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Spinal cord fMRI SIGNED

Functional magnetic resonance imaging of the cervical spinal cord at 7 Tesla

Total Cost €

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EC-Contrib. €

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Partnership

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Project "Spinal cord fMRI" data sheet

The following table provides information about the project.

Coordinator
THE CHANCELLOR, MASTERS AND SCHOLARS OF THE UNIVERSITY OF OXFORD 

Organization address
address: WELLINGTON SQUARE UNIVERSITY OFFICES
city: OXFORD
postcode: OX1 2JD
website: www.ox.ac.uk

contact info
title: n.a.
name: n.a.
surname: n.a.
function: n.a.
email: n.a.
telephone: n.a.
fax: n.a.

 Coordinator Country United Kingdom [UK]
 Project website https://www.ndcn.ox.ac.uk/team/johanna-vannesjo
 Total cost 183˙454 €
 EC max contribution 183˙454 € (100%)
 Programme 1. H2020-EU.1.3.2. (Nurturing excellence by means of cross-border and cross-sector mobility)
 Code Call H2020-MSCA-IF-2014
 Funding Scheme MSCA-IF-EF-ST
 Starting year 2015
 Duration (year-month-day) from 2015-09-01   to  2017-08-31

 Partnership

Take a look of project's partnership.

# participants  country  role  EC contrib. [€]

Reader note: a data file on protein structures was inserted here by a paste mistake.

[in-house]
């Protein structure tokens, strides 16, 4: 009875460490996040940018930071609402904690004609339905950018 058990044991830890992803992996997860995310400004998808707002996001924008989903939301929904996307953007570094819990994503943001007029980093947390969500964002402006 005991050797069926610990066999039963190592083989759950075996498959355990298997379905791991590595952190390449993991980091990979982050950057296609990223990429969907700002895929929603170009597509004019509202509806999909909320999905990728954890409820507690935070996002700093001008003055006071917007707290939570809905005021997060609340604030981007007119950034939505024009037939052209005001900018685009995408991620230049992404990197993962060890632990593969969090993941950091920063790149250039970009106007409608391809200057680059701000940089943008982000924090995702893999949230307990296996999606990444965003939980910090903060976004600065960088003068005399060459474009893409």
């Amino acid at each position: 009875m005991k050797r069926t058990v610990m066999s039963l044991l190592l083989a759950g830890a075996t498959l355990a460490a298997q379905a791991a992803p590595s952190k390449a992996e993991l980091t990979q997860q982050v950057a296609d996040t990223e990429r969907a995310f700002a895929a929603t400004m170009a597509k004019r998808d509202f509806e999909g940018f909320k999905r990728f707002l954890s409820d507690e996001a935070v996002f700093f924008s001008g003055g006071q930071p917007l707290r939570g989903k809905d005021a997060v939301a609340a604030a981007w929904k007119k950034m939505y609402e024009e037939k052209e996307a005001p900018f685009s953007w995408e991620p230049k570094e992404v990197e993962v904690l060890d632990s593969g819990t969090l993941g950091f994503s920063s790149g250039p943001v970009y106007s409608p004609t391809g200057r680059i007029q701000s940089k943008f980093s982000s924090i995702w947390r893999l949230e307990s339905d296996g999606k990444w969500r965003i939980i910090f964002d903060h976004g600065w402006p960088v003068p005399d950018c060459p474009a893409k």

1    THE CHANCELLOR, MASTERS AND SCHOLARS OF THE UNIVERSITY OF OXFORD UK (OXFORD) coordinator 183˙454.00

Map

 Project objective

Functional magnetic resonance imaging (fMRI) has become an indispensable tool in neuroscience to study human brain function non-invasively. However, translation of fMRI to investigate function of the second major component of the central nervous system, the spinal cord, has been severely hampered by technical difficulties. Two major challenges for spinal fMRI relate to the anatomy: (i) severe static image distortion caused by vertebrae and the lungs and (ii) dynamic signal instability introduced by breathing. I propose to address these problems by leveraging my expertise with cutting-edge technology for magnetic field compensation, available only to a few sites world-wide including my host institute in Oxford. These advances will enable me to take advantage of the signal-to-noise ratio improvement of ultra-high field (7 Tesla) MRI scanners, which has been clearly demonstrated in the brain but has remained elusive for the spine. The final stage of this project will deploy these methods on a collaborative project investigating the neurobiological mechanisms of pain in the spine. This project will enable me to build strategically on my dual training in engineering and medicine to develop an inter-disciplinary research profile at the interface of neuroscience and methodology.

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The information about "SPINAL CORD FMRI" are provided by the European Opendata Portal: CORDIS opendata.

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